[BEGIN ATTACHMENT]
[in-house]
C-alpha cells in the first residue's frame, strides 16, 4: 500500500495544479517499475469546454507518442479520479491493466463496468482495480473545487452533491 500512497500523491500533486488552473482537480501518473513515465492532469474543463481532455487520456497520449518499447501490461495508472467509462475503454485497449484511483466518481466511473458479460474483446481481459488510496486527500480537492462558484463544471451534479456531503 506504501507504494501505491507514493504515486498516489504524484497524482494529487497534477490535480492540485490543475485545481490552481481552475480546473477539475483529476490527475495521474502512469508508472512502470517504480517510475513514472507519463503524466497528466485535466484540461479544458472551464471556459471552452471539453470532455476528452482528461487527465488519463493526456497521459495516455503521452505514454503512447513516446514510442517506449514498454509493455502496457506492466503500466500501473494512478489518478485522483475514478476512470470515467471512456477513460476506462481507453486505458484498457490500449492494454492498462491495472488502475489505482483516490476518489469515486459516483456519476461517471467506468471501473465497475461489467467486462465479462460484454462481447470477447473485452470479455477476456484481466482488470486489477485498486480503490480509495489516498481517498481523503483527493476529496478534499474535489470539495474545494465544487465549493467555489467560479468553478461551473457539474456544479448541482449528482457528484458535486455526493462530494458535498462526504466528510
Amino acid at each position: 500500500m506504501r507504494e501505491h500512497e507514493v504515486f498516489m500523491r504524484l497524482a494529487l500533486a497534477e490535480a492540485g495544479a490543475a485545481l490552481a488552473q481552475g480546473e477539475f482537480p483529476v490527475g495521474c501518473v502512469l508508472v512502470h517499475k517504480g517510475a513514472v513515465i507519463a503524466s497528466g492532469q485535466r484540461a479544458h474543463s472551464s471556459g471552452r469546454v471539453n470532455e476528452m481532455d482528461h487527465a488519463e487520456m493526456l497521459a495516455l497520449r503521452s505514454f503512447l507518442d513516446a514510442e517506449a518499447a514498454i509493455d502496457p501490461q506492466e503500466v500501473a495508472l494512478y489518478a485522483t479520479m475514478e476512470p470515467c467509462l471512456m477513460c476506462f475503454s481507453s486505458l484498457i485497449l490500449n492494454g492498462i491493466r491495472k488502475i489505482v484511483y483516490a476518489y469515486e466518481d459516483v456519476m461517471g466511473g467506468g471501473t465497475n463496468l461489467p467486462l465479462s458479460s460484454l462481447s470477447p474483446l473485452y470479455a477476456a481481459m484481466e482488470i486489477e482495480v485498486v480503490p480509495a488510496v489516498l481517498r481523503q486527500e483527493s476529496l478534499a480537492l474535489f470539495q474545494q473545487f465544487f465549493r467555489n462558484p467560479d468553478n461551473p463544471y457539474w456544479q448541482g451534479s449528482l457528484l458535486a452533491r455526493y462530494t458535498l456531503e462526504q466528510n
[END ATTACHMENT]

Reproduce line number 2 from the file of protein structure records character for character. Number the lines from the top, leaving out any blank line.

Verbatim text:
C-alpha cells in the first residue's frame, strides 16, 4: 500500500495544479517499475469546454507518442479520479491493466463496468482495480473545487452533491 500512497500523491500533486488552473482537480501518473513515465492532469474543463481532455487520456497520449518499447501490461495508472467509462475503454485497449484511483466518481466511473458479460474483446481481459488510496486527500480537492462558484463544471451534479456531503 506504501507504494501505491507514493504515486498516489504524484497524482494529487497534477490535480492540485490543475485545481490552481481552475480546473477539475483529476490527475495521474502512469508508472512502470517504480517510475513514472507519463503524466497528466485535466484540461479544458472551464471556459471552452471539453470532455476528452482528461487527465488519463493526456497521459495516455503521452505514454503512447513516446514510442517506449514498454509493455502496457506492466503500466500501473494512478489518478485522483475514478476512470470515467471512456477513460476506462481507453486505458484498457490500449492494454492498462491495472488502475489505482483516490476518489469515486459516483456519476461517471467506468471501473465497475461489467467486462465479462460484454462481447470477447473485452470479455477476456484481466482488470486489477485498486480503490480509495489516498481517498481523503483527493476529496478534499474535489470539495474545494465544487465549493467555489467560479468553478461551473457539474456544479448541482449528482457528484458535486455526493462530494458535498462526504466528510